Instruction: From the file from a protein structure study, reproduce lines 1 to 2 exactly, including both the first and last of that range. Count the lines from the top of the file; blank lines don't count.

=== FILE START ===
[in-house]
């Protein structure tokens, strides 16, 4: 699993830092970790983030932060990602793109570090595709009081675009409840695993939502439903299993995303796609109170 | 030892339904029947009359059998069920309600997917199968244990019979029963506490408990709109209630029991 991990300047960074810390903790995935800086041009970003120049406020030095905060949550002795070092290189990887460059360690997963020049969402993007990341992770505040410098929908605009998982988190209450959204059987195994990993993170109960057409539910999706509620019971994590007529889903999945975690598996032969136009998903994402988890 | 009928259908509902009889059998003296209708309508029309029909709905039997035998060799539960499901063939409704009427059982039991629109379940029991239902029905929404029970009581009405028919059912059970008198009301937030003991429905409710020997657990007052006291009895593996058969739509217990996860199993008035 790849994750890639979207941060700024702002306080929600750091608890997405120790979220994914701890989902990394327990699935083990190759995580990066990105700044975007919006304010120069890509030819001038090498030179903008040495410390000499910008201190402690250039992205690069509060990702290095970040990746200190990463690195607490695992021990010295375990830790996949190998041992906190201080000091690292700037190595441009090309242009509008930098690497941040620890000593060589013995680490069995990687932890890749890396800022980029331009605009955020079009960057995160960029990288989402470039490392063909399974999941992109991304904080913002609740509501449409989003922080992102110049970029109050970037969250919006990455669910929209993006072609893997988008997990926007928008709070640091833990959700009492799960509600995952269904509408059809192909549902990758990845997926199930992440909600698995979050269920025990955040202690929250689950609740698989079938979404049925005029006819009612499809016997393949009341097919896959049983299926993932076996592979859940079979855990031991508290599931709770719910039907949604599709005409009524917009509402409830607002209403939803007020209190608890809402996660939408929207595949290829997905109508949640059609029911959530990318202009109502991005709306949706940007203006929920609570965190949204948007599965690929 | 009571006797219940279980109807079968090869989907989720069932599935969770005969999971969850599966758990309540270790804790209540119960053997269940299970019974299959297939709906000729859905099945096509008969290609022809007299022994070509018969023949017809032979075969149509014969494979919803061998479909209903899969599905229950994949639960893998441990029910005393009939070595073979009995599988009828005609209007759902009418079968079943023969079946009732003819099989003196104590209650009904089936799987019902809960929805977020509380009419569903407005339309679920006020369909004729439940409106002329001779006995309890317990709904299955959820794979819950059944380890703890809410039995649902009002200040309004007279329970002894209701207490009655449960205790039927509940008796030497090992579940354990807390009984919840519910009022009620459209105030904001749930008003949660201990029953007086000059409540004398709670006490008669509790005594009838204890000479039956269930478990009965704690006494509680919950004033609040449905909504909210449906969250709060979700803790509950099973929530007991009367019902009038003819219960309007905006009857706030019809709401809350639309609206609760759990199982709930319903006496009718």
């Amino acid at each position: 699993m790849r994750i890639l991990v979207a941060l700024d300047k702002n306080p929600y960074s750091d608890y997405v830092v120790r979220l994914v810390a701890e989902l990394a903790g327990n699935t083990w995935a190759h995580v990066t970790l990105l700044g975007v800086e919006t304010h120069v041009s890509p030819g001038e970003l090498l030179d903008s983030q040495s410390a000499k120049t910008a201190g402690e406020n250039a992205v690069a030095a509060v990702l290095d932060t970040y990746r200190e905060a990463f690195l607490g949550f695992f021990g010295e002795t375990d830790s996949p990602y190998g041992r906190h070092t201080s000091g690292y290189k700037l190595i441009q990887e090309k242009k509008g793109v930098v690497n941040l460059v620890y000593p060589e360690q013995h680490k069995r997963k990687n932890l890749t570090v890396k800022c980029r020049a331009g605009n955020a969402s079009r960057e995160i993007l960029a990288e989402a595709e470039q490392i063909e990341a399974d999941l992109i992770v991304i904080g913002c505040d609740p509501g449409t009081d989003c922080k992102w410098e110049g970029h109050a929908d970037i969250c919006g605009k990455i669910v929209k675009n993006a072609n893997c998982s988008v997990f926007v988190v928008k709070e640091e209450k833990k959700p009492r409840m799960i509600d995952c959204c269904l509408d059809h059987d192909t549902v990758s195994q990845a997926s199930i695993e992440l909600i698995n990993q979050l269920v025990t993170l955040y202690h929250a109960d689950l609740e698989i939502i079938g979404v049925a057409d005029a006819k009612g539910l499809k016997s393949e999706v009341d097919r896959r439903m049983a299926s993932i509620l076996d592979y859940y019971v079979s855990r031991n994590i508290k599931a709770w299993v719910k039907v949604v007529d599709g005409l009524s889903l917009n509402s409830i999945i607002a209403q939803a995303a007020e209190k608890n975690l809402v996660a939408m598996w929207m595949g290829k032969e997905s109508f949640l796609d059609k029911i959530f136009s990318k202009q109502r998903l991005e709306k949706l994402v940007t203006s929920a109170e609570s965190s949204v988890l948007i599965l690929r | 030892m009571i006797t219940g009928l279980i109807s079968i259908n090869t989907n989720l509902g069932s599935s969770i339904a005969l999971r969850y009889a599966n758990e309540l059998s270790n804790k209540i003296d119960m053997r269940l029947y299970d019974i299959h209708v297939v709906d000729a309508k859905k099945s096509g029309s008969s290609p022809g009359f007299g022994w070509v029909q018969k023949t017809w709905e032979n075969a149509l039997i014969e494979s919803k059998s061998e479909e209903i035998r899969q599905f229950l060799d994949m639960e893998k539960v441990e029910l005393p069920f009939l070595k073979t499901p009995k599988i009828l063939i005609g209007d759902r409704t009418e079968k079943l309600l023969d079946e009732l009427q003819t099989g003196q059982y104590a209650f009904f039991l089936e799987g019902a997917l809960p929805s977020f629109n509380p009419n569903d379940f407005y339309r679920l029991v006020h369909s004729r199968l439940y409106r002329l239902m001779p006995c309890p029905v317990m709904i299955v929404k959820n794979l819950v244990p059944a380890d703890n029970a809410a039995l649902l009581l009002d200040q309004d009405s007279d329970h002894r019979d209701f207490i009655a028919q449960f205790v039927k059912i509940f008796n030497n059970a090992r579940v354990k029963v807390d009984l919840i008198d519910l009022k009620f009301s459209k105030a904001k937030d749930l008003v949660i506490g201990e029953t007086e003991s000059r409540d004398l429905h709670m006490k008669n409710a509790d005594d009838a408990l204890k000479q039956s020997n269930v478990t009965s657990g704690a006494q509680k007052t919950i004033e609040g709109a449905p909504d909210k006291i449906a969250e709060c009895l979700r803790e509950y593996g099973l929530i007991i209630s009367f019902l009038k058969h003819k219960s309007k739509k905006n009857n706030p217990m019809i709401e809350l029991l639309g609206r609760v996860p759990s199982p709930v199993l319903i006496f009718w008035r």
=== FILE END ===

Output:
[in-house]
């Protein structure tokens, strides 16, 4: 699993830092970790983030932060990602793109570090595709009081675009409840695993939502439903299993995303796609109170 | 030892339904029947009359059998069920309600997917199968244990019979029963506490408990709109209630029991 991990300047960074810390903790995935800086041009970003120049406020030095905060949550002795070092290189990887460059360690997963020049969402993007990341992770505040410098929908605009998982988190209450959204059987195994990993993170109960057409539910999706509620019971994590007529889903999945975690598996032969136009998903994402988890 | 009928259908509902009889059998003296209708309508029309029909709905039997035998060799539960499901063939409704009427059982039991629109379940029991239902029905929404029970009581009405028919059912059970008198009301937030003991429905409710020997657990007052006291009895593996058969739509217990996860199993008035 790849994750890639979207941060700024702002306080929600750091608890997405120790979220994914701890989902990394327990699935083990190759995580990066990105700044975007919006304010120069890509030819001038090498030179903008040495410390000499910008201190402690250039992205690069509060990702290095970040990746200190990463690195607490695992021990010295375990830790996949190998041992906190201080000091690292700037190595441009090309242009509008930098690497941040620890000593060589013995680490069995990687932890890749890396800022980029331009605009955020079009960057995160960029990288989402470039490392063909399974999941992109991304904080913002609740509501449409989003922080992102110049970029109050970037969250919006990455669910929209993006072609893997988008997990926007928008709070640091833990959700009492799960509600995952269904509408059809192909549902990758990845997926199930992440909600698995979050269920025990955040202690929250689950609740698989079938979404049925005029006819009612499809016997393949009341097919896959049983299926993932076996592979859940079979855990031991508290599931709770719910039907949604599709005409009524917009509402409830607002209403939803007020209190608890809402996660939408929207595949290829997905109508949640059609029911959530990318202009109502991005709306949706940007203006929920609570965190949204948007599965690929 | 009571006797219940279980109807079968090869989907989720069932599935969770005969999971969850599966758990309540270790804790209540119960053997269940299970019974299959297939709906000729859905099945096509008969290609022809007299022994070509018969023949017809032979075969149509014969494979919803061998479909209903899969599905229950994949639960893998441990029910005393009939070595073979009995599988009828005609209007759902009418079968079943023969079946009732003819099989003196104590209650009904089936799987019902809960929805977020509380009419569903407005339309679920006020369909004729439940409106002329001779006995309890317990709904299955959820794979819950059944380890703890809410039995649902009002200040309004007279329970002894209701207490009655449960205790039927509940008796030497090992579940354990807390009984919840519910009022009620459209105030904001749930008003949660201990029953007086000059409540004398709670006490008669509790005594009838204890000479039956269930478990009965704690006494509680919950004033609040449905909504909210449906969250709060979700803790509950099973929530007991009367019902009038003819219960309007905006009857706030019809709401809350639309609206609760759990199982709930319903006496009718």